Author: Julia Lovell
Publisher: Overlook Books
Details the 1839 Opium War and the red tape, incompetence, and political cronyism that surrounded China's first conflict with the West and how these events fueled the foundation for modern Chinese nationalism.
Author: W. Travis Hanes III, Frank Sanello
Publisher: Sourcebooks, Inc.
In this tragic and powerful story, the two Opium Wars of 1839 1842 and 1856 1860 between Britain and China are recounted for the first time through the eyes of the Chinese as well as the Imperial West. Opium entered China during the Middle Ages when Arab traders brought it into China for medicinal purposes. As it took hold as a recreational drug, opium wrought havoc on Chinese society. By the early nineteenth century, 90 percent of the Emperor's court and the majority of the army were opium addicts. Britain was also a nation addicted-to tea, grown in China, and paid for with profits made from the opium trade. When China tried to ban the use of the drug and bar its Western smugglers from it gates, England decided to fight to keep open China's ports for its importation. England, the superpower of its time, managed to do so in two wars, resulting in a drug-induced devastation of the Chinese people that would last 150 years. In this page-turning, dramatic and colorful history, The Opium Wars responds to past, biased Western accounts by representing the neglected Chinese version of the story and showing how the wars stand as one of the monumental clashes between the cultures of East and West. "A fine popular account."-Publishers Weekly "Their account of the causes, military campaigns and tragic effects of these wars is absorbing, frequently macabre and deeply unsettling."-Booklist
Author: Peter Ward Fay
Publisher: Univ of North Carolina Press
This book tells the fascinating story of the war between England and China that delivered Hong Kong to the English, forced the imperial Chinese government to add four ports to Canton as places in which foreigners could live and trade, and rendered irreversible the process that for almost a century thereafter distinguished western relations with this quarter of the globe-- the process that is loosely termed the "opening of China." Originally published by UNC Press in 1975, Peter Ward Fay's study was the first to treat extensively the opium trade from the point of production in India to the point of consumption in China and the first to give both Protestant and Catholic missionaries their due; it remains the most comprehensive account of the first Opium War through western eyes. In a new preface, Fay reflects on the relationship between the events described in the book and Hong Kong's more recent history.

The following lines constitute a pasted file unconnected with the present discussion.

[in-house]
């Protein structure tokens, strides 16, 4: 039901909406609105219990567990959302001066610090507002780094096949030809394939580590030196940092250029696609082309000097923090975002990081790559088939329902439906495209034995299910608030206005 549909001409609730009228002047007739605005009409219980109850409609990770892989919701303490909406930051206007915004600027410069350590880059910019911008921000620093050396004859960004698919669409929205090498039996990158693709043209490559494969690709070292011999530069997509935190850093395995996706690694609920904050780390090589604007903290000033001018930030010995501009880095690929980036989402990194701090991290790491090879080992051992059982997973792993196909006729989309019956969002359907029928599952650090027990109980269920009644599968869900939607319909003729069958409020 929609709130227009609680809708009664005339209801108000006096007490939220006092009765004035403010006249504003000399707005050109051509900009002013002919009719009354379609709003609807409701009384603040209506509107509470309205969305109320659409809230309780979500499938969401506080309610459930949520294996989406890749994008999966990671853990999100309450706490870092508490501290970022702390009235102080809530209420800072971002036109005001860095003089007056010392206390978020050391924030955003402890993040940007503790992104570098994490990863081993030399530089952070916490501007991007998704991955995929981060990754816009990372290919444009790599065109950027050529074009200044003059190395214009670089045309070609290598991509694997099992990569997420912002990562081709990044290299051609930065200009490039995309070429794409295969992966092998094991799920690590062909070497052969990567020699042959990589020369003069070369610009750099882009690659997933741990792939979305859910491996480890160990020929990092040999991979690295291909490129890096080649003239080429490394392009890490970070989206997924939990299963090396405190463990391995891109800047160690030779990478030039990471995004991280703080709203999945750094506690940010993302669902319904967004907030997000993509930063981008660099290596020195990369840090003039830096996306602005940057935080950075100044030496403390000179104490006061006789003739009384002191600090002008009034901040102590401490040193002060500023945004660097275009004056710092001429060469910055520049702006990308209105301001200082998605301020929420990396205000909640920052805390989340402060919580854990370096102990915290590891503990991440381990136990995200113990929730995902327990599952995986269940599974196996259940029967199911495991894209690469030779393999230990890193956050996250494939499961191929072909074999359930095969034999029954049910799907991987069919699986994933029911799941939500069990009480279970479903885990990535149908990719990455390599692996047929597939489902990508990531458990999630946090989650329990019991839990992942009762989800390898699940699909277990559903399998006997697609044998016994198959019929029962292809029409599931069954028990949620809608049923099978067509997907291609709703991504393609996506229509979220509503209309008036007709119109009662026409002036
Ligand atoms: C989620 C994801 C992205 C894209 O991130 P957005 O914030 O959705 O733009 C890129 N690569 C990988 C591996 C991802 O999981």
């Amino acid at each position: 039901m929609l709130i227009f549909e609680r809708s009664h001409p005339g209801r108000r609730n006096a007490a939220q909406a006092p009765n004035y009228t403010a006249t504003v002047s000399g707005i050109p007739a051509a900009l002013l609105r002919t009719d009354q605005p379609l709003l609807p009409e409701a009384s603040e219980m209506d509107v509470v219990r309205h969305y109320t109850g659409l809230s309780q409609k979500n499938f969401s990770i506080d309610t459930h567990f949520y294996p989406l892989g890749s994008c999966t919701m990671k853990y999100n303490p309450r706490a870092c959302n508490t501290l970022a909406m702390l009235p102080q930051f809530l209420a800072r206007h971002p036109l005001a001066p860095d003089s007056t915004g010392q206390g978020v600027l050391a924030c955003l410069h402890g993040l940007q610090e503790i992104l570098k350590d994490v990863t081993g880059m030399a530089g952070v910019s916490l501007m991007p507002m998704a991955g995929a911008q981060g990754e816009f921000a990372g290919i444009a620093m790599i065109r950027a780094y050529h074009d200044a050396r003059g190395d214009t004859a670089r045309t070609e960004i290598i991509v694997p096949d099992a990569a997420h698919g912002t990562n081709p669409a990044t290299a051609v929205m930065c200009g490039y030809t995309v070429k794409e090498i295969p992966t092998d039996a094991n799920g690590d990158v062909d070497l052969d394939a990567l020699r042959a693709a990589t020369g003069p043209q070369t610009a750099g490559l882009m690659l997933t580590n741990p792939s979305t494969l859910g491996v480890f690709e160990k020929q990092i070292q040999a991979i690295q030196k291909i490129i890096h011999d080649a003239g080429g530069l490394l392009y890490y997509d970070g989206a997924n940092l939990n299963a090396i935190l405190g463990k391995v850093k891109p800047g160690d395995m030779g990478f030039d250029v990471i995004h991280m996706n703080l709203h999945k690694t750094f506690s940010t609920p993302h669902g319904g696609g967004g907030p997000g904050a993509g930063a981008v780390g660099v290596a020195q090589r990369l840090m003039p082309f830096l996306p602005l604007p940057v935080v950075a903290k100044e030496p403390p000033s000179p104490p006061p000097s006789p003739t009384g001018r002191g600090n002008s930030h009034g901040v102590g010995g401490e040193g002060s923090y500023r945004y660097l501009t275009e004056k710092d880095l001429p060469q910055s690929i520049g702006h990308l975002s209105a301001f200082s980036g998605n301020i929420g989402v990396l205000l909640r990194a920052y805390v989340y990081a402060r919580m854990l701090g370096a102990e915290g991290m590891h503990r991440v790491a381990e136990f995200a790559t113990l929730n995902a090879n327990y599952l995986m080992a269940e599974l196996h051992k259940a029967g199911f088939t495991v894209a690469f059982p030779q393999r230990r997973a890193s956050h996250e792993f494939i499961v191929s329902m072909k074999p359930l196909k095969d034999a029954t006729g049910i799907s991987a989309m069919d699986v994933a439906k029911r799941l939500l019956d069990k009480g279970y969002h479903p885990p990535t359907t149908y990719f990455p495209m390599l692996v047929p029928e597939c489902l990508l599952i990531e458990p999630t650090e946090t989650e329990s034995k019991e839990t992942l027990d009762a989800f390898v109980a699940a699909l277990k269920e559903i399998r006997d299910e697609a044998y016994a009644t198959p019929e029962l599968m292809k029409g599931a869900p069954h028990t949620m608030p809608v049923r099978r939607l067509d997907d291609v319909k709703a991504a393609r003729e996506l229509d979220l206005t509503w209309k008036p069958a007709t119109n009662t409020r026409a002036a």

Author: Stephen R. Platt
As China reclaims its position as a world power, Imperial Twilight looks back to tell the story of the country's last age of ascendance and how it came to an end in the nineteenth-century Opium War. "This thoroughly researched and delightful work is essential for anyone interested in Chinese or British imperial history." --Library Journal (Starred Review) When Britain launched its first war on China in 1839, pushed into hostilities by profiteering drug merchants and free-trade interests, it sealed the fate of what had long been seen as the most prosperous and powerful empire in Asia, if not the world. But internal problems of corruption, popular unrest, and dwindling finances had weakened China far more than was commonly understood, and the war would help set in motion the eventual fall of the Qing dynasty--which, in turn, would lead to the rise of nationalism and communism in the twentieth century. As one of the most potent turning points in the country's modern history, the Opium War has since come to stand for everything that today's China seeks to put behind it. In this dramatic, epic story, award-winning historian Stephen Platt sheds new light on the early attempts by Western traders and missionaries to "open" China--traveling mostly in secret beyond Canton, the single port where they were allowed--even as China's imperial rulers were struggling to manage their country's decline and Confucian scholars grappled with how to use foreign trade to China's advantage. The book paints an enduring portrait of an immensely profitable--and mostly peaceful--meeting of civilizations at Canton over the long term that was destined to be shattered by one of the most shockingly unjust wars in the annals of imperial history. Brimming with a fascinating cast of British, Chinese, and American individuals, this riveting narrative of relations between China and the West has important implications for today's uncertain and ever-changing political climate.